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    Well, for some years he operated outside of Wakanda, so maybe they can draw from that. Idk if every villain needs to be directly related to Wakanda. Alternatively, they can revamp an existing "general Avengers villain" to take on BP.

    I can see how it can be hard to make the villains occur frequently enough without being repetitious. Yet somehow Spider-Man did it with about 10 different villains. I don't see why BP or other heroes can't get the same chance

  8. #4103
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    Quote Originally Posted by Vordan View Post
    The majority of Marvel heroes are either in NYC or on the Avengers, so it’s expected they’ll share some villains. No one bats an eye when Spidey and Daredevil both tangle with Mayor Fisk for example. But T’Challa is in a different position. Unlike the rest of Marvel heroes he doesn’t primarily operate in NYC. He’s not strapped for resources either, he’s got an entire nation at his disposal. So villains like Rhino or whatever just don’t pose the same challenge to him that they do to most other heroes. T’Challa needs more villains that aren’t just a threat to him personally but a threat to Wakanda. Note that this doesn’t mean being capable of actually invading Wakanda, I have something else in mind. T’Challa supposedly has started to have Wakanda do outreach to other nations: Let’s see that. Let’s see Wakanda’s outreach and let’s see the pushback against said outreach. Similar to how most nations haven’t tried to invade Krakoa yet but have attempted to sabotage mutant interests around the world.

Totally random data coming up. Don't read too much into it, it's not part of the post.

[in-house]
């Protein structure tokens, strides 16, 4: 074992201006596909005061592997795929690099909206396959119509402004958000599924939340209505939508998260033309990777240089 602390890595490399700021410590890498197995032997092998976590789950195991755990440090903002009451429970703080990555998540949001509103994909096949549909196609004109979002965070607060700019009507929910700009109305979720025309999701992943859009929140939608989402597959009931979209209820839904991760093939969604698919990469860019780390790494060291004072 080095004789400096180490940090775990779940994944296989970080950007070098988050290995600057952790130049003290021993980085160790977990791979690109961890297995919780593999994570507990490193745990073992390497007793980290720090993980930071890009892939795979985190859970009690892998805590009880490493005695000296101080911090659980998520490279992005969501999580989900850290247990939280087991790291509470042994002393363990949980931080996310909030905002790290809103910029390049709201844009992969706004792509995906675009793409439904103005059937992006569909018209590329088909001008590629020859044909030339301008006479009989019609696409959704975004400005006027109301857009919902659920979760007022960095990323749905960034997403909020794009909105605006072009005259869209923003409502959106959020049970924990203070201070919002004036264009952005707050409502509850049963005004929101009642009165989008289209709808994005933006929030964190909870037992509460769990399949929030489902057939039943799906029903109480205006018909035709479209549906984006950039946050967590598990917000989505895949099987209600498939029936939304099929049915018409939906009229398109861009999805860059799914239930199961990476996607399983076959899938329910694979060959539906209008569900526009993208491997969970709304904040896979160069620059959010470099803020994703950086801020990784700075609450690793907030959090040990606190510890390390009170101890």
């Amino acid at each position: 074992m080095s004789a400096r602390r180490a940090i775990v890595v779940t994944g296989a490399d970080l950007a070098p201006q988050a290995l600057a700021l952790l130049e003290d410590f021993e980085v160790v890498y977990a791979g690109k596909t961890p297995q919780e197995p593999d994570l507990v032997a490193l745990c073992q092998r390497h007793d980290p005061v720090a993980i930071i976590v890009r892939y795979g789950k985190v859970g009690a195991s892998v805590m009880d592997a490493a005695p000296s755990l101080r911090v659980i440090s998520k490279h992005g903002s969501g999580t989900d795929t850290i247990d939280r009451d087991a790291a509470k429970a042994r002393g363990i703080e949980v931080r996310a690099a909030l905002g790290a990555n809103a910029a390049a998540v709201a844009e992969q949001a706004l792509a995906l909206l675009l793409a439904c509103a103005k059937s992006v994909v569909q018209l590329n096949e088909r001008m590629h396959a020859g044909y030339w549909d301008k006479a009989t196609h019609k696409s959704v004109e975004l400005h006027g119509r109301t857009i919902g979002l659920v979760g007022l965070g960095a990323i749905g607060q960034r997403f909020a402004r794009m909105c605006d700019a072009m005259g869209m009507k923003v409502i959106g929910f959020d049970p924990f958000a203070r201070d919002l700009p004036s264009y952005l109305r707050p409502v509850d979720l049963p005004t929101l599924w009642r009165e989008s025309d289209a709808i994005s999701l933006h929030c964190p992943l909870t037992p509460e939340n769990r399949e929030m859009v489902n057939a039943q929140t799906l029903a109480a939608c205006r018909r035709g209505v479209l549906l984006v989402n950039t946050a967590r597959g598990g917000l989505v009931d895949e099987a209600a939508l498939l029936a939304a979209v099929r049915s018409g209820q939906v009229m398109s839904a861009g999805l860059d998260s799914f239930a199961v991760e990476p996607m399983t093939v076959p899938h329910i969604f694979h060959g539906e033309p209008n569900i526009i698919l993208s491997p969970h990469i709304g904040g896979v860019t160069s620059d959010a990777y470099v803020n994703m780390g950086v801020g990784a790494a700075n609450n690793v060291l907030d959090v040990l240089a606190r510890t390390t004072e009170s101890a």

That way you can showcase other Rogues as threats to T’Challa or Wakanda without having them constantly burning the country to the ground.
    Some writers explored this to one degree or another, mostly Priest and Hudlin. The MCU built on that foundation and now it’s up to the comics again to take the idea of Wakandan leadership on the world stage even further. To me, the crux of a modern BP book should be based around T’Challa leading a civilization in transition. Wakanda existed for millennia independent of the outside world and in a single decade they’ve been catapulted to the forefront of global economics and security.

    T’Challa, a visionary who sees the pragmatic and moral value in Wakanda as a world power, needs to juggle the threats both domestic and external that want to take advantage of and/or prevent this geopolitical integration. That’s means the best and most effective BP villains won’t be mere mercenaries and rebels, there’s gotta be a sense of scale to what T’Challa’s ideals and policies mean for the Marvel Universe. We need more corrupt charities and tech firms, weapons manufacturers, criminal empires and rival chieftains, etc. I agree 100% that invasion stories and internal strife simply aren’t enough and need to be retired for a few years right along with Klaw. Wakanda as a superpower and the industrial espionage, cultural shifts, and moral quandaries that creates for T’Challa needs to be highlighted more.

  9. #4104
    Extraordinary Member Vordan's Avatar
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    Quote Originally Posted by chief12d View Post